When beaches are trashed, who pays the price?
If you arrived at your dream beach only to find it littered with plastic and other rubbish, would you stay and play — or be on your way?
A recent NOAA-funded study found that when the amount of marine debris normally on beaches is doubled, coastal economies could experience a substantial negative impact due to a decrease in beach visits and loss of economic activity in those communities.
For example: The largest potential economic loss was calculated for Orange County, California, where a doubling of the typical amount of debris was estimated to cause a $414 million decrease in local tourism-related spending and a loss of nearly 4,300 jobs.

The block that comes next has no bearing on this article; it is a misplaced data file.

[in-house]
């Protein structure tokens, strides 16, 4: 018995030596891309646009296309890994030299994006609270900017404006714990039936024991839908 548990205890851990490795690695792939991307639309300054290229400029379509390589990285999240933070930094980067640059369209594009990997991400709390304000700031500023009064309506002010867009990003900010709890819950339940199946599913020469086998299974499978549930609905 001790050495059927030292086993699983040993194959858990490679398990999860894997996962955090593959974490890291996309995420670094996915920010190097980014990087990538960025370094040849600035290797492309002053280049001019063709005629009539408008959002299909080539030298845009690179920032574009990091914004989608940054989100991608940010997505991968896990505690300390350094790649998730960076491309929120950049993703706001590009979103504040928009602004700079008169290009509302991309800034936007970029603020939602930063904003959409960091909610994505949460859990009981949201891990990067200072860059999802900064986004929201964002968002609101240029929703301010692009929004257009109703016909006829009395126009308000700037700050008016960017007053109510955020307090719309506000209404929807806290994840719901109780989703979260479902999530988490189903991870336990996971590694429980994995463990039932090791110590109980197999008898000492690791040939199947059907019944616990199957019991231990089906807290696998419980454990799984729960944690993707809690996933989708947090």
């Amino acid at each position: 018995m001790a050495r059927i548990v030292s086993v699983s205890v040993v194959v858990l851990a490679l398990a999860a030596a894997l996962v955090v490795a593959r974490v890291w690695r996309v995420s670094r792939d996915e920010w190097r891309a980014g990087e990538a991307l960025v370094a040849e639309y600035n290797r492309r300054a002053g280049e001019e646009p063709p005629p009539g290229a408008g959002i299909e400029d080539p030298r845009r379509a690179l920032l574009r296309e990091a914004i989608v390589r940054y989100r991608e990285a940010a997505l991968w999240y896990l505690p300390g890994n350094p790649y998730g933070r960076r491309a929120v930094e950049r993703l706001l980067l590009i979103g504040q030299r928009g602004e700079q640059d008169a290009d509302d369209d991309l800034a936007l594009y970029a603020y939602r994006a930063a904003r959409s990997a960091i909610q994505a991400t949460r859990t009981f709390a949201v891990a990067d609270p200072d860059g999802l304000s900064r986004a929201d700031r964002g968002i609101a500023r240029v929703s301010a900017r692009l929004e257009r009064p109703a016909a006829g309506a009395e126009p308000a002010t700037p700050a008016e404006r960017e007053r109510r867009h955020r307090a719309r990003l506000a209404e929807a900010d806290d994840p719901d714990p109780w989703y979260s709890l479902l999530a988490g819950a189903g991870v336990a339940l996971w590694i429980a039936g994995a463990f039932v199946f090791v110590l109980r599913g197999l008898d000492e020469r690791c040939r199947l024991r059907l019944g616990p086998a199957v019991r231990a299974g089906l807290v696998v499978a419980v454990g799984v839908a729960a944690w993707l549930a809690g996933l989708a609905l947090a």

Conversely, along Ohio’s Lake Erie shoreline, a reduction of marine debris to near zero was estimated to add $217 million in local, tourism-related spending and more than 3,700 jobs.
The outcomes from this study further our understanding of how marine debris can affect the financial health of coastal communities that depend on beach recreation. Preventing marine debris before it enters our ocean, Great Lakes and waterways, can protect and help sustain a thriving coastal tourism economy.